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Art In Quarantine

During this time of quarantine, we are most lucky as artists to be able to continue the work of making. It may be that if we are forced to stay with our work, and are less distracted by things beckoning us from the outside world, we might find that we can go deeper than we expected.This may take a variety of forms, and sometimes it involves even more innovation than we are used to. The following are a few examples from the OCAG community of work being produced in this time of quarantine.

– Shelly Hehenberger

Painting by Alissa Van Atta

Alissa Van Atta

I have been working on more small scale work than usual. For me, this time is mostly about no matter how quickly this world has been changing, I can allow myself to not feel guilty about not making big pieces at the rate I was producing before. Whatever I feel, I can express it in a visual way that hopefully I can do something with later on.

Photo by Barbara Tyroler

Barbara Tyroler

In the midst of all this, my beloved professional camera system is breaking down as well as my robust computer with all my image editing tools. I have taken to using a small sensor iPhone for inspiration until my system recovers and the national repair centers are open. Without commissioned work, I am left to create self-assignments. This is an image that I’ve been working on while roaming around trying to find meaning in what nature has to offer.

Painting by Joan VanderMeer

Joan VanderMeer

Lately my focus has been on creating some very happy paintings dominated by color and fantasy. This painting is a visit to Van Gogh’s bedroom with his bandaged-ear dog.The partial cure for the stay home blues is to paint from your heart and find joy.

Hand made books by Sandra Elliott

Sandra Elliott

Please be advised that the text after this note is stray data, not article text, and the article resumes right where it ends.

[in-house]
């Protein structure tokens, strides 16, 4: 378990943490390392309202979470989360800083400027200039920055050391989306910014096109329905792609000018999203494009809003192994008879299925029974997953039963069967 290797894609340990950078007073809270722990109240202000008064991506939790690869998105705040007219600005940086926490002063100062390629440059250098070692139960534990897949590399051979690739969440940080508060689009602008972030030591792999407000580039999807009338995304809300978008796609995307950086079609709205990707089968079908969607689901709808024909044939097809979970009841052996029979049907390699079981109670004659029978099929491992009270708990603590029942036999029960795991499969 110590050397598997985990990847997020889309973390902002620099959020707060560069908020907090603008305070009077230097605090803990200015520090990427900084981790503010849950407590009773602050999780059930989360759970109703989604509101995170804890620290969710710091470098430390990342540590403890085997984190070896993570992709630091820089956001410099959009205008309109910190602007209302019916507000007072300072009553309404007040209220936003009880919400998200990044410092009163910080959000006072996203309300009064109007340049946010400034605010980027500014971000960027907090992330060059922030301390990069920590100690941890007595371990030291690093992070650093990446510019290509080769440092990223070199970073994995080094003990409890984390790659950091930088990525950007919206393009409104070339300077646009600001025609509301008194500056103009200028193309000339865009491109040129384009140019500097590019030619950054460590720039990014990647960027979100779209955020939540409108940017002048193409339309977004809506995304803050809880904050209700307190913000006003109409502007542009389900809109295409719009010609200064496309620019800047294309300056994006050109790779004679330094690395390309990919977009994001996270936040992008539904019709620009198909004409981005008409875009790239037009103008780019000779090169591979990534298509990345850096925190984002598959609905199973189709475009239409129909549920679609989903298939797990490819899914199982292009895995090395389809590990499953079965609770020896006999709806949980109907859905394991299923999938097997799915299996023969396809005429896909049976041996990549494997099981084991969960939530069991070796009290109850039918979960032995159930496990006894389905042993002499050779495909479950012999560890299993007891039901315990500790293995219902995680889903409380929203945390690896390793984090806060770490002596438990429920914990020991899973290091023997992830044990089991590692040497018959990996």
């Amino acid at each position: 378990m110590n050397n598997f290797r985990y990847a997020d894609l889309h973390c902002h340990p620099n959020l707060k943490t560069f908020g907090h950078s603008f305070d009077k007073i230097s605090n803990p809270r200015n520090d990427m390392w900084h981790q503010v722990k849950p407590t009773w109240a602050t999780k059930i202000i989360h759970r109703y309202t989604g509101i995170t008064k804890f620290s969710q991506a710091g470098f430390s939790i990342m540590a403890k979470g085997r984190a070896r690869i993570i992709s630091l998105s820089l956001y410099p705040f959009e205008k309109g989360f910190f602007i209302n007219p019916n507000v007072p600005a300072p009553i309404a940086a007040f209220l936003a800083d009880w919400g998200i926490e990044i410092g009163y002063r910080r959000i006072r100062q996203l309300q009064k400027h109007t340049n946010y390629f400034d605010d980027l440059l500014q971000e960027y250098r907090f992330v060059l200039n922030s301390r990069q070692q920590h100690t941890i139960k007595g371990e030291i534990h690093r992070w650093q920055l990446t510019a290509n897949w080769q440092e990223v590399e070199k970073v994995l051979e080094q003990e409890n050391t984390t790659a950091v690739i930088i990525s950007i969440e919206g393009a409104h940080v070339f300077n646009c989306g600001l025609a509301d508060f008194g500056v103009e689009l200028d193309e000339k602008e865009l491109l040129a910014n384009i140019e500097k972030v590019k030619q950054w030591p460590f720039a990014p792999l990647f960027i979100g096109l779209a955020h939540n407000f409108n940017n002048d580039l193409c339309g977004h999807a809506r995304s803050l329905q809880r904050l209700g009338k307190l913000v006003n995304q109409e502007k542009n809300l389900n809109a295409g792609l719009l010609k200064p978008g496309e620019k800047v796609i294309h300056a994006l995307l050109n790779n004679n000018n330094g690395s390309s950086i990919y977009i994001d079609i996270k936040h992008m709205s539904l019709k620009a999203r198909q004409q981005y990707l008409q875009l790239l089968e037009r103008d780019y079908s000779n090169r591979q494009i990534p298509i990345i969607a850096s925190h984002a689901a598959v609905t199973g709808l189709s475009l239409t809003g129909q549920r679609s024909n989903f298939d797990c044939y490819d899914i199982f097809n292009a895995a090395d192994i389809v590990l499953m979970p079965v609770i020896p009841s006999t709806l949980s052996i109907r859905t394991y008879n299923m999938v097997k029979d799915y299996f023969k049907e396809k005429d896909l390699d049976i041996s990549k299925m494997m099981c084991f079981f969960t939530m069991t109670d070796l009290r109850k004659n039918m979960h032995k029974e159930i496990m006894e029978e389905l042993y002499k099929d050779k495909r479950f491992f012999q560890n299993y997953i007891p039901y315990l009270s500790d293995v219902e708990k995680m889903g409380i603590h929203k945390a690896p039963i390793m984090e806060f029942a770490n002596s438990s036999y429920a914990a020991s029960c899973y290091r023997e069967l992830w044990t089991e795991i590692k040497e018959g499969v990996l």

I’ve been doing a daily Covid-19 journal as a warm up every morning before moving onto some commissioned work. I’m staying isolated but finding the silver linings.

Fabric pattern by Trudy Thomson

Trudy Thomson

My latest tapestry I titled “Jazz” because it has some syncopated beat to the design. This is actually just half of a long rug I finished up recently!

Painting by Irina Ushakova

Irina Ushakova

Over the duration of the unfortunate quarantine that America and the rest of the world have been facing I have continued to paint. As I have been at home with my family, I decided to make a series of portraits of them and I’m currently working on a self portrait. I hope these paintings will help us get through these tough times and that art in general will help everyone in these hard times.

Blue decorated eggs by Susan Brubaker Knapp

Susan Brubaker Knapp

I’ve found it very challenging to focus and be creative, as my mind spins with worry. But, it helps to keep my hands busy with stitching, painting and knitting. I’m getting back to work on a whole cloth painted piece. I’m also making beads from scraps of silk saris, stitched with thread and perle cotton. I’m planning to use some of them in a small stitched art quilt. And I’ve painted some paper mâché Easter eggs to decorate our table, as seen in my example.

Painting by Eduardo Lapetina

Eduardo Lapetina

This image is titled “Going Home Again” since I feel that it would be nice to be back to the tranquility that we had before this unstable period of quarantine. I use my work as a therapeutic time that takes me away to a peaceful realm. I am actually producing more work just for me, and I’ve found quite a lot of pleasure in this.

Notebook illustration by Shelly Hehenberger

Shelly Hehenberger

During this time of quarantine, I have been working in my sketchbooks more than usual. This example is a sketchbook spread: a collage painting that shows my recent obsession with shroomy-looking forms. Maybe it is the onset of glorious spring weather, but this form which has occupied my mind for years, has invaded the garden of my sketchbooks. Happily, it is a symbiotic relationship! My hope is that many will find creative benefit from these times. I would like to end with a poem by Kitty O’Meara that seems to say it all…

And the people stayed home. And read books, and listened, and rested, and exercised, and made art, and played games, and learned new ways of being, and were still. And listened more deeply. Some meditated, some prayed, some danced. Some met their shadows. And the people began to think differently.

And the people healed. And, in the absence of people living in ignorant, dangerous, mindless, and heartless ways, the earth began to heal.

And when the danger passed, and the people joined together again, they grieved their losses, and made new choices, and dreamed new images, and created new ways to live and heal the earth fully, as they had been healed.

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